Sunday, February 27, 2011

Saturday, February 26, 2011

Saturday February 26: The scientific story emerges, and a camel traffic jam

Saturday was a long day driving around the eastern portion of the Empty Quarter looking for good sabkhas.  We didn’t find much there, but now we know.  We took one car, with just Chris, Jon, myself and Arab Youth Venture Foundation staff member Annie Ortiz in it. 

Half an hour away from our hotel, we realized we had taken with us the key to another car which our colleagues needed.  So, we turned around to return the key.  During the hour that followed, driving over familiar roads, we discussed the scientific story that is emerging here.

Part of our purpose in making this trip was to look for hypoliths, which are stones colonized on their undersides by cyanobacteria.  It turns out that the Emirates aren’t good hypolith territory.  There is too much sand, and not enough of the right kind of stones.  We haven’t seen any, except a few very small ones near Jebel Hafeet.

But the salt-loving bacteria that live in the sabkhas here are excellent and interesting.  We humans can drink water that is only about 1/10th as salty as seawater, but seawater itself still feels “fresh” to some of these bacteria.  They can live in water that is a lot saltier than seawater. 

The sabkhas have groundwater a few feet underneath them that is probably fairly fresh.  It appears that the groundwater wicks upwards and evaporates at the ground surface, leaving behind layers of salt crust and brine.  In the top layers, cyanobacteria and halophilic bacteria thrive, protected from ultraviolet light and from drying out by the top centimeter of salt crust.  The translucent salt crust acts like a greenhouse window. 

The pink halophilic bacteria grow in the uppermost layer, with the green algae and cyanobacteria just below them.  Lower down there is a dark layer of bacteria.

Mars probably has salt flats like this.  Nothing can live on the surface of Mars because of the harsh ultraviolet light.  But, a centimeter of salt crust is all it takes to block the ultraviolet light, while allowing plenty of visible light to be transmitted.  So, this kind of environment is a good place to look for life on Mars.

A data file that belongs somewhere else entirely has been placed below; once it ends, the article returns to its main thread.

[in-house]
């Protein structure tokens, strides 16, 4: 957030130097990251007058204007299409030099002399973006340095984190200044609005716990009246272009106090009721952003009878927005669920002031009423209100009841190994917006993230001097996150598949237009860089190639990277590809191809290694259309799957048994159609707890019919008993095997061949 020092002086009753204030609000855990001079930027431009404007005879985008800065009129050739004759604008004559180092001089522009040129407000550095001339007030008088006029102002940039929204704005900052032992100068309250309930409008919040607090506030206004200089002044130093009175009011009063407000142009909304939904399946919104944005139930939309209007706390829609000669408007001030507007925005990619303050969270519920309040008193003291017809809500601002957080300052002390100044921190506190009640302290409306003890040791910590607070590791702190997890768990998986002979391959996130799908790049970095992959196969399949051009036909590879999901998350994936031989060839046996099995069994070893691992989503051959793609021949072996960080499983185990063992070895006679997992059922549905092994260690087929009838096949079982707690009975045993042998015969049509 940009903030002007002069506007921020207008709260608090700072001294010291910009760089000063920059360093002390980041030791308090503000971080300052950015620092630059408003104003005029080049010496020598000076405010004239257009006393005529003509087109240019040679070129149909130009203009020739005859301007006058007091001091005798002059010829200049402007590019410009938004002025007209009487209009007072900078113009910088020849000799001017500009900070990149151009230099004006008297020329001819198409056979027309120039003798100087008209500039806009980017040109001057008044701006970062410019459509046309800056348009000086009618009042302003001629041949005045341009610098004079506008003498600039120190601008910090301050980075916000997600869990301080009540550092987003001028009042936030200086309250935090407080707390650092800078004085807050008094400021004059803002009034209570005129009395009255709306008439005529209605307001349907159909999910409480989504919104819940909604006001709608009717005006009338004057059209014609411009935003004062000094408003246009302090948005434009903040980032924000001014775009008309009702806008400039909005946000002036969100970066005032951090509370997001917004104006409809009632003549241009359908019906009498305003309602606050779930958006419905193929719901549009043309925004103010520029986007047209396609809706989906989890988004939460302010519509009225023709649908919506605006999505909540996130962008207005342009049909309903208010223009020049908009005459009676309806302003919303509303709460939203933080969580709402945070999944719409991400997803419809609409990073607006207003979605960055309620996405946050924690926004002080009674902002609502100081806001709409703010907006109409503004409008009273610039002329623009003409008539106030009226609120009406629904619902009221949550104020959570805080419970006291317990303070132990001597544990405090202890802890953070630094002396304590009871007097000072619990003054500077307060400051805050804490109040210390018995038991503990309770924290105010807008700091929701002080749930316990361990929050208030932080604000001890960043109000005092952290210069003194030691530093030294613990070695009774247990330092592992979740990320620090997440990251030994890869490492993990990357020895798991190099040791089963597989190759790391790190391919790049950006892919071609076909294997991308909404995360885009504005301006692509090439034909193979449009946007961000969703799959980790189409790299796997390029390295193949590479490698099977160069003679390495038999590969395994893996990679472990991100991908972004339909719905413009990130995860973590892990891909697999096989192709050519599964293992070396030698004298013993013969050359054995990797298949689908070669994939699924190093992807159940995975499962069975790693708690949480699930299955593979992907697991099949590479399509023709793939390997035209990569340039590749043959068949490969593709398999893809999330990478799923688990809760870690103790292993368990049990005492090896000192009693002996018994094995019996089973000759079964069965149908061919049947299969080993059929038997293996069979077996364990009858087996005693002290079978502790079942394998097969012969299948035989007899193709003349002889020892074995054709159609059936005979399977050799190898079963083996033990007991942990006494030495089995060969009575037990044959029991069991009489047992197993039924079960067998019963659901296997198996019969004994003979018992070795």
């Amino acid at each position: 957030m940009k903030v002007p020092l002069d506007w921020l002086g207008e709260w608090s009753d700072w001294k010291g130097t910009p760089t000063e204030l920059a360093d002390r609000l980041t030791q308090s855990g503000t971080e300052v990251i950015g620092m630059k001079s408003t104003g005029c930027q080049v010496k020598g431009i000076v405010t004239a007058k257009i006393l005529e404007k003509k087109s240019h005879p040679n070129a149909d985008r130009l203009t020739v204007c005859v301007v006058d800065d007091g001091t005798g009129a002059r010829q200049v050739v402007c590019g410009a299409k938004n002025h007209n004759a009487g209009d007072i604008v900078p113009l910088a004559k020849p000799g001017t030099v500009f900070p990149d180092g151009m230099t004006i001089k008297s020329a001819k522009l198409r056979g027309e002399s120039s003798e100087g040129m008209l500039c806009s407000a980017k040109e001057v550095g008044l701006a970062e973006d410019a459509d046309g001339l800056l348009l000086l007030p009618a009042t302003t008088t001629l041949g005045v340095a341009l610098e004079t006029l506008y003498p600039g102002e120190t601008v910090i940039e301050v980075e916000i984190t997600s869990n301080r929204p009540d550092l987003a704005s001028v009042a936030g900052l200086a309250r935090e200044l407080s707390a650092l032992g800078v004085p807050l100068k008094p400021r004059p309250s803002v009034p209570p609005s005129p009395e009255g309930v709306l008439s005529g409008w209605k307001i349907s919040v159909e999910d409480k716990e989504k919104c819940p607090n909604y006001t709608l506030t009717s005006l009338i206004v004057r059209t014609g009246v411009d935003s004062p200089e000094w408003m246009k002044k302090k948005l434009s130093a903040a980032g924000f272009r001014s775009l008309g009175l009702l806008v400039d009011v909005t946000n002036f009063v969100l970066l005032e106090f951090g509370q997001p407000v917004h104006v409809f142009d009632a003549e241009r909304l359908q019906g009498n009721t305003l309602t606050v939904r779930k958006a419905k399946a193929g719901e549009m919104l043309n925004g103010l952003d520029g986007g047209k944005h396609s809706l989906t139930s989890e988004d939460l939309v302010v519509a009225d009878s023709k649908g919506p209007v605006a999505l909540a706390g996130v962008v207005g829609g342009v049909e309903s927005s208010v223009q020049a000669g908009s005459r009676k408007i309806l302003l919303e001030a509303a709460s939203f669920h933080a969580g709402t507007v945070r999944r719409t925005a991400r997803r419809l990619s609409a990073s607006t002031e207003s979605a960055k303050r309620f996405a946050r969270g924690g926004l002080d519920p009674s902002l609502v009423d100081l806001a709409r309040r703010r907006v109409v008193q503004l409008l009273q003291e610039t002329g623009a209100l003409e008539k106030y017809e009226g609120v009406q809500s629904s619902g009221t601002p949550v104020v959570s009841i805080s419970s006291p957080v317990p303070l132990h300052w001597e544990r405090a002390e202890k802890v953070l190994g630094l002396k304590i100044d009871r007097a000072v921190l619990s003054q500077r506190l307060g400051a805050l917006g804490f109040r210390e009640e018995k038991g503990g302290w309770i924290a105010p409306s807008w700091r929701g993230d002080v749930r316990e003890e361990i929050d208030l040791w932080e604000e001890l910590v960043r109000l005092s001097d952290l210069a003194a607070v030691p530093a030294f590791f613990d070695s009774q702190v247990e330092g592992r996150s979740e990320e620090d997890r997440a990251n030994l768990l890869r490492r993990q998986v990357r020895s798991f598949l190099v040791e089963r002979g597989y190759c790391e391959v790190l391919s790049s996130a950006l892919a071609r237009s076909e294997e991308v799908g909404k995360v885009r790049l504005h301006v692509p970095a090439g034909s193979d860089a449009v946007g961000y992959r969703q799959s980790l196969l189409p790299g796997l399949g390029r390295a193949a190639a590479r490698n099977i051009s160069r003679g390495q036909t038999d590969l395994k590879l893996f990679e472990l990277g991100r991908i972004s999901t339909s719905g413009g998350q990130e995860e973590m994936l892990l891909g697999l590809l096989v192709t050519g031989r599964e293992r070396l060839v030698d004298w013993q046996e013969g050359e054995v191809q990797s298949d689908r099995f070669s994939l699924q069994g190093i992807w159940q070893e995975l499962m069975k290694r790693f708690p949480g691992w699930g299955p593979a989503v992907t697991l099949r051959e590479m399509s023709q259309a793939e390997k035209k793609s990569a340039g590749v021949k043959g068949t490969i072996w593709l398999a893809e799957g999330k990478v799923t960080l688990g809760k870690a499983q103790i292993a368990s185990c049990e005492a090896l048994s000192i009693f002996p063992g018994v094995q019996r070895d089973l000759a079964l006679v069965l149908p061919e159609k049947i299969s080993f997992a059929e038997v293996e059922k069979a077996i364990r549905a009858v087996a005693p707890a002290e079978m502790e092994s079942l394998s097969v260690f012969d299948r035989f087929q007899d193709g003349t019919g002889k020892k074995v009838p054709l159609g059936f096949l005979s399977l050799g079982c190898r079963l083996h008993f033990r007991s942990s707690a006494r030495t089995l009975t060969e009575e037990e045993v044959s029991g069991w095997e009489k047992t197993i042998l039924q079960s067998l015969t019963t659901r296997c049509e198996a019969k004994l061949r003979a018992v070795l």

None of this makes good photographs, so enjoy the photos I am putting here of us (with Annie at the wheel, as always) stuck in a camel herd.

Saturday February 26: Fun with the Sun

Today was long and busy, and I've run out of time to describe or post photos of what we did and what we learned.  Tomorrow I will catch up. 

Meanwhile, enjoy these sunset pictures.

Friday, February 25, 2011

Friday February 25: Camels

Our hotel is next to the Madinat Zayed Camel Racetrack and Training Grounds.  All day long trainers are coming and going, leading strings of camels to and from the track.  They run around the track accompanied by a pace car.   This is the most important racetrack in the Emirates.

We have seen thousands of camels in the rural areas around Liwa, but these are more beautiful because of the tack they wear.  

I could watch them all day.

Friday February 25: We go on TV

Today was press day.  We went back to the big sabhka near Liwa and met a crew from Abu Dhabi Media Incorporated, the national TV station.  We showed them our research and they interviewed Chris, Jon, myself and Hussain. 

I told them that NASA placed a priority on including students in research, and that in addition to helping prepare the artificial hypolith experiment, my students were following our research on this blog.  I also talked about our interactions with yesterday’s students from Abu Dhabi, and how we expected more students to visit us on Sunday. 

We were on the air at 8 and again at 11 tonight, and we were also featured today in a page 3 article in the Gulf News.

Jon cut a big plug out of the salt crust that shows the different layers of bacterial cells; brown, green and pink.  It looked like a big sandwich.  We left Liwa and drove out onto the gravel plains, looking for hypoliths but we did not find any.  There was too much sand, and none of the right kinds of rocks.  For astrobiologists, the sabhkas are the stars of the show here.

I found this skull of a goat, I think.

Thursday, February 24, 2011

Thursday, February 24: Dhafeer Fort

We stopped at Dhafeer Fort on the way home.  There are a lot of little forts like this one in the area of the Liwa Oasis.  Most of the old buildings here are forts. 

People around here mostly lived in tents in the old days, or small homes made out of palm thatch.  Those homes have not survived.

Thursday, February 24: A school field trip to the Empty Quarter

This morning we went to the big sabkha (salt flat) that we found last night along the road to Tel Moreeb.  We were joined by about 30 students and teachers from Cambridge High School in Abu Dhabi, an international school.  The students were from all over:  Germany, New Zealand, Pakistan, the Emirates, etc.  They were very engaged and they helped us collect some methane samples and make some measurements at this very interesting site. 

There was standing water in puddles, colored by pink and orange halophilic bacteria.  More bacteria, mostly green and pink, live in layers just under the salt crusts.  They are using the salt crust like a greenhouse window.  The salt lets some light through, but not too much.  It also protects against desiccation, and limits competition from other organisms.

After collecting our samples and saying goodbye to Cambridge High School, we continued south on this dead-end road into the Rub Al Khali, also known as the Empty Quarter.  This is the world’s largest area of continuous sand dunes, stretching about 600 miles into Saudi Arabia.  Jon Rask and I climbed a dune, and the heat was so intense it was hard to breathe.  It was at least 30 degrees F hotter on the dune than it had been on the sabkha, and it was warm enough on the sabkha.